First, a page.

Next steps in tobacco control
With tobacco products disappearing out of sight in retail outlets the focus of smokefree initiatives now shifts to a consultation process around the introduction of plain packaging for tobacco, the single biggest cause of preventable death and disease.
Porirua City Council has adopted a policy making all council playgrounds and sports fields smoke free. Credit: Regional Public Health.
From July 23 retailers will have to ensure that tobacco products are not visible to the public, either from the inside or the outside of a premise. A fine of up to $10,000 exists for breaching the new law.
Read more about the Guidelines for Implementing the Prohibition on the Display of Tobacco Products.
Removing tobacco from public view is an important step to prevent the promotion of tobacco products and close a gap in the otherwise comprehensive ban on tobacco advertising.
The Government is also considering other steps to stop the promotion of tobacco products including the introduction of plain packaging. Australia has already decided to introduce plain packaging from December this year which will remove tobacco company branding and replace it with larger hard-hitting images featuring the tragic consequences of smoking.
Find out more about the proposal to introduce plain packaging of tobacco products and how to take part in the consultation.
Research shows tobacco control initiatives, including the introduction of smokefree workplace laws in 2003, are impacting on smokers. The prevalence of smoking in New Zealand was 35% in 1983. Today it is under 18%.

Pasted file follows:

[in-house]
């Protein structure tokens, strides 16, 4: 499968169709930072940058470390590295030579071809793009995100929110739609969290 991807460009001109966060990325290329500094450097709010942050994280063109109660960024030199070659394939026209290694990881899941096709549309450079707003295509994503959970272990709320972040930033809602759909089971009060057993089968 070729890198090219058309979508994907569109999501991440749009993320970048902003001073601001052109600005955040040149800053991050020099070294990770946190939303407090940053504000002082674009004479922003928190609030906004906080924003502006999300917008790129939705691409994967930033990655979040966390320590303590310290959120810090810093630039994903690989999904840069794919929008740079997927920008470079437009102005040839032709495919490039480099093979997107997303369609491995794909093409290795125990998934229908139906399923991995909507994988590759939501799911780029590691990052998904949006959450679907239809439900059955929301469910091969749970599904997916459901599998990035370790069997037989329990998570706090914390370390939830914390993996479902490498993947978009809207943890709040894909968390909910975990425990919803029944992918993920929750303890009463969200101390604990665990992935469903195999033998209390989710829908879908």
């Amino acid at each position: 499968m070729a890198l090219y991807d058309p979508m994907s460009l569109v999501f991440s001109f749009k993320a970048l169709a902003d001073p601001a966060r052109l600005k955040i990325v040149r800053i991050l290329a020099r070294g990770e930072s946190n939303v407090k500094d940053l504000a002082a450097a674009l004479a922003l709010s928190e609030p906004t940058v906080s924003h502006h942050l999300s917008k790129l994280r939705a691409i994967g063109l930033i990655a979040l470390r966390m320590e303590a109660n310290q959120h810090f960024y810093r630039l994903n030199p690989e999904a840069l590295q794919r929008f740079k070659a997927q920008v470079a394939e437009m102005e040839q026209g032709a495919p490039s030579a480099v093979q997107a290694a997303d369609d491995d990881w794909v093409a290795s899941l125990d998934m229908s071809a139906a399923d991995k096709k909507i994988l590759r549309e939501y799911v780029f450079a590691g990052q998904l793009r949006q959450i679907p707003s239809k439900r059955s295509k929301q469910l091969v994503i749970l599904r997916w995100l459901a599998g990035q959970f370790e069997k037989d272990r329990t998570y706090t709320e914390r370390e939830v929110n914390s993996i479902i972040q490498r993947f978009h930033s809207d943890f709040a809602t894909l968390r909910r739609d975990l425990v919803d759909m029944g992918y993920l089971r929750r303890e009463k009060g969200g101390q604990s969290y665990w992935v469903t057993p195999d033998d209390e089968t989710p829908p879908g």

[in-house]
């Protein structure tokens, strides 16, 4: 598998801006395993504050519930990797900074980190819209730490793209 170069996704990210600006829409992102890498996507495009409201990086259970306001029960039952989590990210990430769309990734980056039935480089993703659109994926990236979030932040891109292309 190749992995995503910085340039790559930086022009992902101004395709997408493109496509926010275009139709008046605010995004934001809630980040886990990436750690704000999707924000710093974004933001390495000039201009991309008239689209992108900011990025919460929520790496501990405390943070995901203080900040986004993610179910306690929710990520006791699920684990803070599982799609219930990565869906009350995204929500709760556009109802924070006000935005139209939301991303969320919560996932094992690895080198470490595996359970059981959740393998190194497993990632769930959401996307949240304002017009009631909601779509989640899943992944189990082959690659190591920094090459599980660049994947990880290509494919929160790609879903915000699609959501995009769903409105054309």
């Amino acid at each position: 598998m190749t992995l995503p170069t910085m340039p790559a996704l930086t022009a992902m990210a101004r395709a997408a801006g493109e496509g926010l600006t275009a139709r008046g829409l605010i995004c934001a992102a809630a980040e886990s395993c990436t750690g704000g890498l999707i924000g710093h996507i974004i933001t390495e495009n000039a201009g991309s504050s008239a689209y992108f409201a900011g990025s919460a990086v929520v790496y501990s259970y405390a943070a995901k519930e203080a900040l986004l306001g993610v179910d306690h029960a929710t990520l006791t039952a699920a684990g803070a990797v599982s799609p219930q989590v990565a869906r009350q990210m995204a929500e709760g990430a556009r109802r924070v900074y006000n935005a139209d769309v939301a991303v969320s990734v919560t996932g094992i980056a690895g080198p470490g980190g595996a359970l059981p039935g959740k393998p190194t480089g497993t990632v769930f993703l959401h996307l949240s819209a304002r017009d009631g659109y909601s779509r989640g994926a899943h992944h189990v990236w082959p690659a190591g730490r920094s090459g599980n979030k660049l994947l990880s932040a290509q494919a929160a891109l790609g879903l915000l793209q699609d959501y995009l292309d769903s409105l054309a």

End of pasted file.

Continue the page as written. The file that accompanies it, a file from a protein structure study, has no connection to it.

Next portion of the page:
However around 5000 New Zealanders still die each year from illnesses directly related to tobacco-use with higher rates of smoking and subsequent ill-health among Māori and Pacific.
Efforts to reduce tobacco use will be further enhanced with the New Zealand Government committing to a vision of Smokefree Aotearoa by 2025.
A new $20 million innovation fund has been provided in this year’s Budget to fund programmes that help create smokefree environments. Over the next four years the Pathway to Smoke-Free 2025 will invest in the design and development of innovative efforts to reduce the harm and costs of smoking.
Tobacco excise taxes will also increase by 10 per cent a year over the next four years. Research shows price increases drive tobacco sales down with company returns showing consumption fell by 14 per cent from 2009 to 2011 on the heel of three tobacco tax increases.
The Ministry has a number of key partners in tobacco control. These include smoking cessation services such as Quitline, District Health Boards (DHBs), Primary Health Organisations (PHOs) and GP practices.
Some DHB hospitals have gone entirely smokefree, including all campus grounds as they and PHOs work towards achieving the Government’s Health Target of providing advice and support for smokers to quit.
The Better Help for Smokers to Quit Health Target led to more than 129,000 patients receiving brief advice to quit smoking from their local GP, nurse or other health professional last year. At the same time nearly 114,300 patients received the same advice and support to quit during hospital visits.
DHB smokefree officers are also working with councils and community organisations to increase smokefree environments, including policies banning smoking in parks, playgrounds and sports grounds.